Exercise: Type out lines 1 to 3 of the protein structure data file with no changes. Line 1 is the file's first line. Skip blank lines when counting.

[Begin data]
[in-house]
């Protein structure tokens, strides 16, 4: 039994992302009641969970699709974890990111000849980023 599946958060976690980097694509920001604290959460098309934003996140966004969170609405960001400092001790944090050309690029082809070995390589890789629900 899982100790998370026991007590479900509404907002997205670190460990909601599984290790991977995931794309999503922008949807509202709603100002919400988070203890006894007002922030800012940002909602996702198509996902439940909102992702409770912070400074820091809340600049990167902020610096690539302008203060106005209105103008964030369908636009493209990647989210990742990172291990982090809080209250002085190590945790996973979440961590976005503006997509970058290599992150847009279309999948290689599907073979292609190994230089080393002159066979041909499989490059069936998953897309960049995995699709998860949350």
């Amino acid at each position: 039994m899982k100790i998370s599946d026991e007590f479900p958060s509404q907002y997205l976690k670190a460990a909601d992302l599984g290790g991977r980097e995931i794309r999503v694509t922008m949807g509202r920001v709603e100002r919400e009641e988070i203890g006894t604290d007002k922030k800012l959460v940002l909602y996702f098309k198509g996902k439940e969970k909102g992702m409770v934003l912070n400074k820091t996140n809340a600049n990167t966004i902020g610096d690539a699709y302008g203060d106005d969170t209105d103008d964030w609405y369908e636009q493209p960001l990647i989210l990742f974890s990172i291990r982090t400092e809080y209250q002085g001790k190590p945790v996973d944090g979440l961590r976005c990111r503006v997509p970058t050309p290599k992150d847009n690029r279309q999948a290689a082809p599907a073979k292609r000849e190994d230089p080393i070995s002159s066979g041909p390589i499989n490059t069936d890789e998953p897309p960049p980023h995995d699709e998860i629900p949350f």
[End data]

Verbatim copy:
[in-house]
């Protein structure tokens, strides 16, 4: 039994992302009641969970699709974890990111000849980023 599946958060976690980097694509920001604290959460098309934003996140966004969170609405960001400092001790944090050309690029082809070995390589890789629900 899982100790998370026991007590479900509404907002997205670190460990909601599984290790991977995931794309999503922008949807509202709603100002919400988070203890006894007002922030800012940002909602996702198509996902439940909102992702409770912070400074820091809340600049990167902020610096690539302008203060106005209105103008964030369908636009493209990647989210990742990172291990982090809080209250002085190590945790996973979440961590976005503006997509970058290599992150847009279309999948290689599907073979292609190994230089080393002159066979041909499989490059069936998953897309960049995995699709998860949350």
């Amino acid at each position: 039994m899982k100790i998370s599946d026991e007590f479900p958060s509404q907002y997205l976690k670190a460990a909601d992302l599984g290790g991977r980097e995931i794309r999503v694509t922008m949807g509202r920001v709603e100002r919400e009641e988070i203890g006894t604290d007002k922030k800012l959460v940002l909602y996702f098309k198509g996902k439940e969970k909102g992702m409770v934003l912070n400074k820091t996140n809340a600049n990167t966004i902020g610096d690539a699709y302008g203060d106005d969170t209105d103008d964030w609405y369908e636009q493209p960001l990647i989210l990742f974890s990172i291990r982090t400092e809080y209250q002085g001790k190590p945790v996973d944090g979440l961590r976005c990111r503006v997509p970058t050309p290599k992150d847009n690029r279309q999948a290689a082809p599907a073979k292609r000849e190994d230089p080393i070995s002159s066979g041909p390589i499989n490059t069936d890789e998953p897309p960049p980023h995995d699709e998860i629900p949350f």